3 ways food browns

“Cooking isn’t an exact science,” you often hear chefs say. “It’s a passion.”

I beg to differ. Cooking is a very exact science. In fact, exact sciences can be used to explain one of the most common things food does: brown.

Let’s begin!

There are, in my opinion, 3 main ways food tends to turn a brown color.

  1. The brown you see when cooking a steak.
  2. The brown you see when making syrup.
  3. The brown you see when you leave a cut apple out on the counter for too long.

The third is by far the most tragic, so let’s get the worst over with: enzymic browning.

Enzymic browning is the browning seen in fruit, like apples or bananas, when cut.

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oh, the tragedy. (NutriNeat)

Fruits (like apples) contain things called phenolic compounds, which contribute to the aroma/flavor of the fruit. Fruits also contain enzymes.

Basically, what happens is that those enzymes catalyze a process called oxidation, where the plant cells are damaged and become exposed to oxygen. Oxidation turns the phenolic compounds to quinone compounds, which cause the fruit to appear brown.

This process can be stopped by either keeping the oxygen from being exposed to the broken cells (aka Mom’s cling film method) or by applying a strong acid (aka lemon juice or whatever) to the damaged cells so as to slow down the work of the enzymes.

Now, you can eat not-brown yummy fruits whenever (and impress your chem teacher?)

2. Caramelization

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ah, the lovely smell of caramel being made at a carnival. JK, this is someone’s kitchen.

Caramelization is the process of sugar being heated and becoming brown. But why?

(I looked it up so you don’t have to.)

When sugar is heated, a number of chemical reactions form. Polymers, for example caramelans, caramelens, and caramelins (I had a good laugh realizing they’re pronounced almost all the same), are formed and help create the characteristic brown flavor, while the breakdown of sugars make your food taste sweeter.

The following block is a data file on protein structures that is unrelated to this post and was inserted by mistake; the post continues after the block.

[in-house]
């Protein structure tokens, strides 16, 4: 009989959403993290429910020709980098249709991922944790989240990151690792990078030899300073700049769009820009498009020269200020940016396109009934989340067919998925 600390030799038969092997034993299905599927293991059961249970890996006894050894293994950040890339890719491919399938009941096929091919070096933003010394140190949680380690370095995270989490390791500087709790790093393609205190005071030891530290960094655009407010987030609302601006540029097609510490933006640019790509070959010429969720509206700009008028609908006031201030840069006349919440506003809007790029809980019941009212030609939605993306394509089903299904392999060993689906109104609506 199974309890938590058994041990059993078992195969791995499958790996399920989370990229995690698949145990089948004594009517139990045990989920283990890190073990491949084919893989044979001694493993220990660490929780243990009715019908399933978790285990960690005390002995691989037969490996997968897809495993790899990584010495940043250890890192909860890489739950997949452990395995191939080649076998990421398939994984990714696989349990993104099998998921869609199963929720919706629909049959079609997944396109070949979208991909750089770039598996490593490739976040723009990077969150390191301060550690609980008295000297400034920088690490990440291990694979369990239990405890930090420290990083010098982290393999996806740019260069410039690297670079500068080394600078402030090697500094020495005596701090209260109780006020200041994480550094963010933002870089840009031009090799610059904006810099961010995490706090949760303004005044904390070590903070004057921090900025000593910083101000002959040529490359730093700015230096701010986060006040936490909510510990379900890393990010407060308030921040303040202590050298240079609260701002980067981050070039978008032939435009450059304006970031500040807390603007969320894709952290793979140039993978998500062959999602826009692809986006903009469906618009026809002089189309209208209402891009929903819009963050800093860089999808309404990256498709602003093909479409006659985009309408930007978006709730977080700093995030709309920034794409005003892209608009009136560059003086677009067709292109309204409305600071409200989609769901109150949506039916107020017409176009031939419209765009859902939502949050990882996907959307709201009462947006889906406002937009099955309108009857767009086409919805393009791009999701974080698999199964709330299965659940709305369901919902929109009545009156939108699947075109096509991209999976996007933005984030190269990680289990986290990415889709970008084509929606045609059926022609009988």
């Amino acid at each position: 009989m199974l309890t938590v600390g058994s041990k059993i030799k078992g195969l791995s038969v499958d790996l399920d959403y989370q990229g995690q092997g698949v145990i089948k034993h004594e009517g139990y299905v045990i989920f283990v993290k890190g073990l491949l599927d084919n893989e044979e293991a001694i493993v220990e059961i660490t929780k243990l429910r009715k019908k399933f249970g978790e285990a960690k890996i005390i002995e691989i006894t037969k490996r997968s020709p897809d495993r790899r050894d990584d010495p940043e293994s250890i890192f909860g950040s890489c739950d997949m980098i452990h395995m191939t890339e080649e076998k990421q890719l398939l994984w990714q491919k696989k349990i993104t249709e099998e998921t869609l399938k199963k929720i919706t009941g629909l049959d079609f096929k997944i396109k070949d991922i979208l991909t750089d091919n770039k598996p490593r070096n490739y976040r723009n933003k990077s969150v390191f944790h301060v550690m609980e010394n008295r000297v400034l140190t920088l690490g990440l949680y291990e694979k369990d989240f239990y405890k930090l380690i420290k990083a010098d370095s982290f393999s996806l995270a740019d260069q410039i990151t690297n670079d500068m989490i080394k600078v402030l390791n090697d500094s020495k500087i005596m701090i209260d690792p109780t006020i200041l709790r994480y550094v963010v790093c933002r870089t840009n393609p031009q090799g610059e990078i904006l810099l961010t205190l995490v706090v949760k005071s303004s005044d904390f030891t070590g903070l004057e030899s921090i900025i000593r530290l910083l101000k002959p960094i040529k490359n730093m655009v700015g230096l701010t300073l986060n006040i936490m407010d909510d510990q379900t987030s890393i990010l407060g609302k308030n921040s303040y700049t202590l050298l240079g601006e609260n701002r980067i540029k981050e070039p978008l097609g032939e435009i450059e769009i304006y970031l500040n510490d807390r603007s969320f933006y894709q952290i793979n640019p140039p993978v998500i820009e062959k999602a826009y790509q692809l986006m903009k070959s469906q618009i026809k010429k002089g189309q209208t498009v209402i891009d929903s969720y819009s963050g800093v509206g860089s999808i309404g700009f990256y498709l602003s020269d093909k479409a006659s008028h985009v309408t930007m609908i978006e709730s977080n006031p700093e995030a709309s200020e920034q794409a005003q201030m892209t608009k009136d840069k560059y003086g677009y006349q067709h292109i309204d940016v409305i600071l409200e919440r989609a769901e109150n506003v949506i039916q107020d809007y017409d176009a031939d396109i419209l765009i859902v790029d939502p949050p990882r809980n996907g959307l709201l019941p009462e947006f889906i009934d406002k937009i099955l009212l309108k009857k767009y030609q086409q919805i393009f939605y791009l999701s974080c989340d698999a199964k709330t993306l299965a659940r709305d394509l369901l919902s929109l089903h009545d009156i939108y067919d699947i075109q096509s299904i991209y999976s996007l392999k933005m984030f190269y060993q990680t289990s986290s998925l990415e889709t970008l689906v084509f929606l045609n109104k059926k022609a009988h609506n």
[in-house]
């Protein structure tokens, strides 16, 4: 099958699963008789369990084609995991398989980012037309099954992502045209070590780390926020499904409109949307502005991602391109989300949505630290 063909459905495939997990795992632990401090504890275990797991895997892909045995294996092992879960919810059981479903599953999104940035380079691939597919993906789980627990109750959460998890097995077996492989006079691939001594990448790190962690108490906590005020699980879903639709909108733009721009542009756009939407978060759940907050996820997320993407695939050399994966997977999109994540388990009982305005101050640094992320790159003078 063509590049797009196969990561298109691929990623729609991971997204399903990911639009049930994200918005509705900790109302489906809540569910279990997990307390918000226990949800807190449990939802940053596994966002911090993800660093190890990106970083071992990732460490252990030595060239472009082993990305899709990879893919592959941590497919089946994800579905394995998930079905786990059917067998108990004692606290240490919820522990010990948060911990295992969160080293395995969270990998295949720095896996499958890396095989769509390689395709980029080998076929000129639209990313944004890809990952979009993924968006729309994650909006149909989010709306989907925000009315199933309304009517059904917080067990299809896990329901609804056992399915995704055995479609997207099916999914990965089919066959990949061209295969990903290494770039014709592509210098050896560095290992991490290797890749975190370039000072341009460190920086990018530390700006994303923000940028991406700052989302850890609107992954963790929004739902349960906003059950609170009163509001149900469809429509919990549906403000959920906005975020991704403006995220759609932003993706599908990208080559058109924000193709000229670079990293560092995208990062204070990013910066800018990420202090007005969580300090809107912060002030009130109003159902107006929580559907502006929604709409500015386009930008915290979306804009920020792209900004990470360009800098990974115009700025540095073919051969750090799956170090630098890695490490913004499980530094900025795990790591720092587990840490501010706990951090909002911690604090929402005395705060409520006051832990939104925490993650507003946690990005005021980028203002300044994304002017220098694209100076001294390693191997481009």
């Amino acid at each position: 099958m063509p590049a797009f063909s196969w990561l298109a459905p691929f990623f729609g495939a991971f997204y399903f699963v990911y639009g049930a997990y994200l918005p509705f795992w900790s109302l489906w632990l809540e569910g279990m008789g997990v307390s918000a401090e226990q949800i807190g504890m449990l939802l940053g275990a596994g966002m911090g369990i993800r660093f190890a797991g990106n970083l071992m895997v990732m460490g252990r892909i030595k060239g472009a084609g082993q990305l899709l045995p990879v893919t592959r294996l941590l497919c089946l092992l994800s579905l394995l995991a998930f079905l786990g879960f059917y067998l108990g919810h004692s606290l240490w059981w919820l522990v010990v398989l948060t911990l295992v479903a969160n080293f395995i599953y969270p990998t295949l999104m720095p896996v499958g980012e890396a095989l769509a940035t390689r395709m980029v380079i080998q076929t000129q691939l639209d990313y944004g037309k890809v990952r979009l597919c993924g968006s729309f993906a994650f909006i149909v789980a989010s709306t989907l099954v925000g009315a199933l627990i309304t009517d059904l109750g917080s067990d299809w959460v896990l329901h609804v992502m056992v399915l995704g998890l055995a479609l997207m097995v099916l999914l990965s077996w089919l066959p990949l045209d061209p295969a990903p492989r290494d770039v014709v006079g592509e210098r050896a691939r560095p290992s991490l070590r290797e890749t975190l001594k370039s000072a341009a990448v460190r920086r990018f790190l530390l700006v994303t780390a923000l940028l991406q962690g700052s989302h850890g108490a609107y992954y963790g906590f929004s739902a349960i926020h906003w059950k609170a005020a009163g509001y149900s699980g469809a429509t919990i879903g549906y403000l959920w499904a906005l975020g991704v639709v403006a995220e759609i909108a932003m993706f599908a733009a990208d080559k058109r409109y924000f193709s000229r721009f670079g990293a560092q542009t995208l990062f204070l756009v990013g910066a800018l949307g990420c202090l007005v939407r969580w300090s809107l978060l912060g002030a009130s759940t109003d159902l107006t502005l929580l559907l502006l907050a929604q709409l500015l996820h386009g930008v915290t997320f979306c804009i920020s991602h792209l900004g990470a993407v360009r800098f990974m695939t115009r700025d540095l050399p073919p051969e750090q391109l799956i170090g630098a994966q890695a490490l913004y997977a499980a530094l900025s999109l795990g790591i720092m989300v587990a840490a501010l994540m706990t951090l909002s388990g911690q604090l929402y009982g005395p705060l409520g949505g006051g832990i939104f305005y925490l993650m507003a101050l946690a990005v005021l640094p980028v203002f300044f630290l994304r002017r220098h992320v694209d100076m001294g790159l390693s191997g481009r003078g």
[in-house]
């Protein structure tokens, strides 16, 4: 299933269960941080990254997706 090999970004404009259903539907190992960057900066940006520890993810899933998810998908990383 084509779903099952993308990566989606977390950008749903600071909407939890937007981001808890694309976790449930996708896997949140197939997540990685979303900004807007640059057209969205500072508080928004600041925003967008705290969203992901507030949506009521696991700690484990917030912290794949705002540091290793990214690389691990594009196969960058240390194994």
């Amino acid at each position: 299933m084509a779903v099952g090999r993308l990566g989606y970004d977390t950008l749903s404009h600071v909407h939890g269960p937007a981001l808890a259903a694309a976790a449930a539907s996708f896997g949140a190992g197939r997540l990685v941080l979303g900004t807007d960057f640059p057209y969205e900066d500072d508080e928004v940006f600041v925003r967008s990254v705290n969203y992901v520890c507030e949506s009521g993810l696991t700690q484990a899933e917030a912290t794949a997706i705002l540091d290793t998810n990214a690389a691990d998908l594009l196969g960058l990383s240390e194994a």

Sugars, the star of this process, are also actually molecules that are carbon-based, meaning they’ve got carbons hiding in their structures. Heat does a pretty good job at breaking those bonds between the atoms.

What do we know about carbon? We know it’s black.

So when the sugars (usually complex sugars) are broken down into more simple sugars, carbon is also released, helping to make your syrup––candy?––appear more brown.

Note: If you overdo it, the sugars will break down completely and you’ll have a mess. Don’t do that.

3. The Maillard Reaction

Now, across the internet, this reaction has been called probably the most fantastic chemical reaction to exist in cooking. Ever. 

Imagine this: there’s a juicy steak in front of you, seared to perfection, the brown crust glistening as meat juice oozes out of it with the first slice. You take a bite. It’s full of meaty, nutty flavors. Umami. Happiness.

I’m drooling a little bit.

For those of you interested in the specifics, keep reading. If you want a Sparknotes-friendly version, scroll until you see the steak photo.

The Maillard reaction happens in three distinct steps.

  1. The amino group on an amino acid or a protein reacts with the carbonyl group of a sugar molecule, forming glycosylamine.
  2. The glycosylamine undergoes isomerization via Amadori rearrangement to form the Amadori compound ketosamine.
  3. The ketosamine reacts to produce one of 1000+ possible product molecules which all have different flavor profiles, contribute to browning, and can even react further in some cases.
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Courtesy of bimi.jorudan.co.jp. I think I could die happy eating this.

You’re here for the simplified version. I get it. Not all of us have the time or mental energy to try to understand chemistry. (I was allergic to it in high school. I feel the struggle.)

The rundown is: (Sugars + Protein) + heat = browning + flavor!

What’s important to note is that some products of the Maillard reaction are known/possible carcinogens, so just try not to char anything too badly.


And there you have it!

I hope this post was informational (and somewhat fun to read), so that maybe at your next dinner party you can bust out the science and wow your guests.

Until next time!

-mini

P.S. This post was created with a bunch of research––courtesy of the internet machine––on my part, but if anything is wrong, please let me know!

sobaya 2.17.18

hello, folks! on this day I visited Sobaya, one of my absolute favorites when it comes to Japanese food in East Village.